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March 2, 1973


The opinion of the court was delivered by: Austin, District Judge.


Plaintiff Wilhoite, a former employee of the defendant corporation, has brought this two count action for damages arising out of Fastenware's alleged failure to perform its duties under their employment contract and for unlawfully terminating that agreement. For the reasons stated below, defendant's motion to strike Count II of the second amended complaint is denied.

In order to place this motion to strike Count II in its proper perspective, it should be noted first that Count I is a simple claim for breach of the written terms of a contract. Among others, defendant allegedly breached a promise, found in paragraph 1 of the contract, to pay Wilhoite 10% of its net shipped sales should a sales quota of $225,000 be achieved during his tenure as Fastenware's sales manager. Similarly, Count II relies upon the same representation to state a cause of action for fraud. In essence, Count II asserts that at the time Fastenware agreed to pay the 10%, it really had no intention of ever doing so and thus falsely represented a material fact upon which plaintiff detrimentally relied. To be precise, the fact falsely represented was the defendant's intent at the time of contracting.

Although the complaint fails to allege any basis for this court's jurisdiction as required by Rule 8(a) of the Federal Rules of Civil Procedure, it appears that plaintiff seeks to invoke this court's diversity jurisdiction under 28 U.S.C. § 1332 (1970) and that it has satisfied the requirements of that statute. Hence, Illinois law, including its choice of law rules, governs this case. Klaxon Co. v. Stentor Electric Mfg. Co., 313 U.S. 487, 61 S.Ct. 1020, 85 L.Ed. 1477 (1941); Erie R. Co. v. Tompkins, 304 U.S. 64, 58 S.Ct. 817, 82 L.Ed. 1188 (1938). The sufficiency of the fraud allegations in Count II must be tested in accordance with the laws of the State of Illinois because that is the place in which the contract containing the false representations was made. Restatement (Second) of Conflict of Laws § 148 (1971).*fn* Furthermore, although plaintiff was hired to supervise defendant's sales activities in Illinois and "other territories that may be assigned," defendant's business is centered primarily in this state. Wilhoite v. Fastenware, Inc., No. IP 71-C-618 (S.D.Ind. July 24, 1972). Thus, Illinois is also the place where plaintiff primarily acted in reliance on the misrepresentations. Therefore, under the applicable choice of law rules for fraud and misrepresentation, Count II shall be tested under Illinois law.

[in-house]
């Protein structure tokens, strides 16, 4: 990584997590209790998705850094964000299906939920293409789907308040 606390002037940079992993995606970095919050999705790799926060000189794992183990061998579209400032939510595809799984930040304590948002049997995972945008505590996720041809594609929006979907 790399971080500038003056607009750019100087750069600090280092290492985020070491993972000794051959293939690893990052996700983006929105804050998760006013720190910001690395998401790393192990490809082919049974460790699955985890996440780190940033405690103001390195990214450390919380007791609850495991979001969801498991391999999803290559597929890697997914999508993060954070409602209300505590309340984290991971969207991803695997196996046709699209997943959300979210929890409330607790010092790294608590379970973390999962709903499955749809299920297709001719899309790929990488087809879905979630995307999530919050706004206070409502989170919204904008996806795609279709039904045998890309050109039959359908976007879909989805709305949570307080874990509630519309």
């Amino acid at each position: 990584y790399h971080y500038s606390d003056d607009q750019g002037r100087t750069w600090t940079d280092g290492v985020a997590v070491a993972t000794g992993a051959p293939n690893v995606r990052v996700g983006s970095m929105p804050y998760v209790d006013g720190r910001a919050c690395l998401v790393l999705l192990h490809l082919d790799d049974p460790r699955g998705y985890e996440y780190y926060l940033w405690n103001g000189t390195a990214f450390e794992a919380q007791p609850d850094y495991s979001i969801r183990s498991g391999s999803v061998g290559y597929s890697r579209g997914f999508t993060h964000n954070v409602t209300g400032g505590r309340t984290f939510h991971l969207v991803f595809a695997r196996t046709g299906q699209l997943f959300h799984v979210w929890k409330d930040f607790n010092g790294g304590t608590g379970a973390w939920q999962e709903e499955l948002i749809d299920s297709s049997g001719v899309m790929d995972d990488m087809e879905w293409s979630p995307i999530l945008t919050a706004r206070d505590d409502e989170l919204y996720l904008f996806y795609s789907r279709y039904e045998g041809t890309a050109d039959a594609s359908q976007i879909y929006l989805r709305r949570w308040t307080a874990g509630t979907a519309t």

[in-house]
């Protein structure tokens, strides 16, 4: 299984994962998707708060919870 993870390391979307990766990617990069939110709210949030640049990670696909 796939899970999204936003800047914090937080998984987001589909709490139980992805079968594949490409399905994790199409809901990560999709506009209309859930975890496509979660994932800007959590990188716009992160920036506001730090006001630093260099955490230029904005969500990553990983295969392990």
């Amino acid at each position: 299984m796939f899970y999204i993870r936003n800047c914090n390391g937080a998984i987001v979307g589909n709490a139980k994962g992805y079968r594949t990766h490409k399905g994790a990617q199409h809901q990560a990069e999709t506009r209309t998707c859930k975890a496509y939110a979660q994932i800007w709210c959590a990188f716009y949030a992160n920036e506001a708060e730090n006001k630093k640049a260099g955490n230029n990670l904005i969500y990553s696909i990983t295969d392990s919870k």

In order for a representation to be considered fraudulent, it is well established that the declarant must have made a false statement of fact with knowledge of the falsity at the time he said it. An action for fraud at common law further requires that the fact be material, that the declarant know or have good reason to expect reliance on his statement by the plaintiff, and that there was in fact such reliance, causing damages. Roda v. Berko, 401 Ill. 335, 81 N.E.2d 912 (1948). Count II alleges that defendant misrepresented its intent to perform the contract. Although the general rule in Illinois is "that a promise to perform an act, though accompanied at the time with an intention not to perform it, is not such a false representation as will constitute fraud," a false representation of intent is actionable when claimed to be the scheme used to accomplish the fraud. Roda v. Berko, 401 Ill. at 340, 81 N.E.2d at 915; Carroll v. First National Bank of Lincolnwood, 413 F.2d 353, 358 (7th Cir. 1969).

The meaning of this exception to the general rule was explained in Roda v. Berko, 401 Ill. at 341, 81 N.E.2d at 915, where the defendant similarly asserted that a false declaration of intention was not actionable:

  In none of the cases cited by defendant were facts
  shown establishing that the promise or representation
  was a deliberate fraud by which a party had been
  induced to act to his damage, and in none of them was
  the existence of the fraud relied on shown by
  anything other than the broken promise.

Certainly this standard places a substantial burden of proof upon plaintiff Wilhoite, but mere problems of proof should not preclude him from attempting to sustain that burden, however great. Defendant has adequate notice of plaintiff's claim in Count ...

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